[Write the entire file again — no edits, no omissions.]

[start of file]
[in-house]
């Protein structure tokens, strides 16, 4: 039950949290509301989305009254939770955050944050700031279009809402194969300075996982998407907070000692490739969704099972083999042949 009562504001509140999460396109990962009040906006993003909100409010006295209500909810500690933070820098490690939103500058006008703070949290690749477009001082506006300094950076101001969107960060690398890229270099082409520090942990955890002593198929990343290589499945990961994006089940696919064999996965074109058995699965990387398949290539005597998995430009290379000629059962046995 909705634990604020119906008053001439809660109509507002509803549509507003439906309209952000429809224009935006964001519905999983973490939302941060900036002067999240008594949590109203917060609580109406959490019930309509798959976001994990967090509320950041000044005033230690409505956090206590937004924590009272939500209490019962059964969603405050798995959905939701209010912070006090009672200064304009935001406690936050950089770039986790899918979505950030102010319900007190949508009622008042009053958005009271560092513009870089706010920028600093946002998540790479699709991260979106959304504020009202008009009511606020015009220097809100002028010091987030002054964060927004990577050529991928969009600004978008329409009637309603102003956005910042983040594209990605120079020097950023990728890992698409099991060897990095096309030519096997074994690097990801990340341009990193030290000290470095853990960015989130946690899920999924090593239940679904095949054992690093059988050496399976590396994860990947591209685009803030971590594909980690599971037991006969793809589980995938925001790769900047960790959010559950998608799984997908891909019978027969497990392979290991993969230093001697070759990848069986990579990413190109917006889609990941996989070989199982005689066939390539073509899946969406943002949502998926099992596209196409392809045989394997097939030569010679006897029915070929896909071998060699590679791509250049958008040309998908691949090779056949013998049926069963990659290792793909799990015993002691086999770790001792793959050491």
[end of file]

[in-house]
């Protein structure tokens, strides 16, 4: 039950949290509301989305009254939770955050944050700031279009809402194969300075996982998407907070000692490739969704099972083999042949 009562504001509140999460396109990962009040906006993003909100409010006295209500909810500690933070820098490690939103500058006008703070949290690749477009001082506006300094950076101001969107960060690398890229270099082409520090942990955890002593198929990343290589499945990961994006089940696919064999996965074109058995699965990387398949290539005597998995430009290379000629059962046995 909705634990604020119906008053001439809660109509507002509803549509507003439906309209952000429809224009935006964001519905999983973490939302941060900036002067999240008594949590109203917060609580109406959490019930309509798959976001994990967090509320950041000044005033230690409505956090206590937004924590009272939500209490019962059964969603405050798995959905939701209010912070006090009672200064304009935001406690936050950089770039986790899918979505950030102010319900007190949508009622008042009053958005009271560092513009870089706010920028600093946002998540790479699709991260979106959304504020009202008009009511606020015009220097809100002028010091987030002054964060927004990577050529991928969009600004978008329409009637309603102003956005910042983040594209990605120079020097950023990728890992698409099991060897990095096309030519096997074994690097990801990340341009990193030290000290470095853990960015989130946690899920999924090593239940679904095949054992690093059988050496399976590396994860990947591209685009803030971590594909980690599971037991006969793809589980995938925001790769900047960790959010559950998608799984997908891909019978027969497990392979290991993969230093001697070759990848069986990579990413190109917006889609990941996989070989199982005689066939390539073509899946969406943002949502998926099992596209196409392809045989394997097939030569010679006897029915070929896909071998060699590679791509250049958008040309998908691949090779056949013998049926069963990659290792793909799990015993002691086999770790001792793959050491």